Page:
Two caveats, though.

  1. You must achieve this growth through heavy total body, compound lifts…no fucking curls and extensions.
  2. You must add this mass while still part of a strength program.  Mass should be a side effect.  My beef with mass is when it’s done in a bodybuilding approach that’s all show and no go, and performed as the focus of a program.

I’ve seen some jacked guys who are not strong at all so make sure you follow one and two, which can both be solved by taking deadlifts, squats, presses, cleans and rows into the eight to ten rep range at big body or big girl weight for a periodized cycle.  I’ll always prefer those big exercises at low reps, high load but six to eight weeks of strategic growth can be beneficial, as well.

My recommended approach for adding mass while not adding body fat is to spike your insulin immediately after training with a carb like white rice or yellow potatoes and include lots of proteins and healthy fats.  You want this meal to be upwards of 1,000 to 2,000 calories.  The insulin spiking effect of the high GI foods that release glucose rapidly into the bloodstream will shuttle the nutrients to your muscles like a Stephen Strasburg fastball.

If you have an additional five to ten pounds of muscle on your frame then you are essentially adding another few dozen soldiers in an attempt to move a force.

I’ll be the first to concede I am no diet expert on mass gaining.  My body despises mass and I’ve never put it on without an equal amount of body fat, but the tip above is definitely a great starting point.

Incorporate Bands

This falls dangerously close into ‘don’t get ballin’ ass rims on a piece of shit car’ territory, but bands can serve a great purpose if you feel you are close to maxing out strength on your current routine.  I wrote about this earlier this year but worth reiterating that adding bands to exercises like pull-ups, squats, bench press and broad jumps overload the “lifting” portion of the lift, whether it’s concentric or eccentric.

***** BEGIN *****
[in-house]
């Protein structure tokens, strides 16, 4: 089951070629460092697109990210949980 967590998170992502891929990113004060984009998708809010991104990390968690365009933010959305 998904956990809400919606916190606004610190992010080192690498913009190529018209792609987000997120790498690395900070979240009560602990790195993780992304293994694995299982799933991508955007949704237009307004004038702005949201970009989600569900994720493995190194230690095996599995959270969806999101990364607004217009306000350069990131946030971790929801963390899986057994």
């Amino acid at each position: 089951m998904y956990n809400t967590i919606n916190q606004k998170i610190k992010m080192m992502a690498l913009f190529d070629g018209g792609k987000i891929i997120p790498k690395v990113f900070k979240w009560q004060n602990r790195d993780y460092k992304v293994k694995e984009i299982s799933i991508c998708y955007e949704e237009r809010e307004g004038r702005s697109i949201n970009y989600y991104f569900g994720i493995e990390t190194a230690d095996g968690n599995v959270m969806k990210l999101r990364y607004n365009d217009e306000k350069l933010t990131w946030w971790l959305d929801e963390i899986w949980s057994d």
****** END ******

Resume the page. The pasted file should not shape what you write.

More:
Let’s use the pull-up as an example.

The lifting portion of this movement would be the actual concentric ‘pulling’ part of it, when we are pulling ourselves towards the bar after we have eccentrically lowered our body and reached elbow extension.  The beauty of bands is that they do not provide the same resistance throughout the movement, only as they become stretched tighter and tighter during the “lift” portion right as we near the very top.  This also happens to be when you are strongest mechanically so what’s really happening is the band cranks up the resistance during the last few inches of the movement when you are typically in ‘killin’ it mode’ and puts the breaks on what your body is used to performing rather easily.

In short it makes the entire motion difficult and creates a completely new stimulus on an otherwise easy part of the movement.

This has tremendous carry over to our ability to accelerate which helps our strength and power, and also helps us decelerate which is a critical skill for sports-performance.

My favorite examples of band resisted exercises are:

That’s it.  Six quality implements in the constant quest of getting to the next level.  As a final reminder, these skew a bit more towards the advanced crowd and you should also ensure you maintain linear progression for as long as it takes you.  Beginners and intermediate trainees should first worry about getting their squat and deadlift to a respectable level before destabilizing anything, and you don’t need to worry about mass at all until you start hitting plateaus.  In your first few months plateaus basically don’t exist.

Happy training.

As always if you liked it, please do me a favor and share it.  Click any of the social media buttons below or throw it up in the ole’ Facebook or Twitter machine in your own way. 

Leave a Reply

Fill in your details below or click an icon to log in:

WordPress.com Logo

You are commenting using your WordPress.com account. Log Out /  Change )

Google photo

You are commenting using your Google account. Log Out /  Change )

Twitter picture

You are commenting using your Twitter account. Log Out /  Change )

Facebook photo

You are commenting using your Facebook account. Log Out /  Change )

Connecting to %s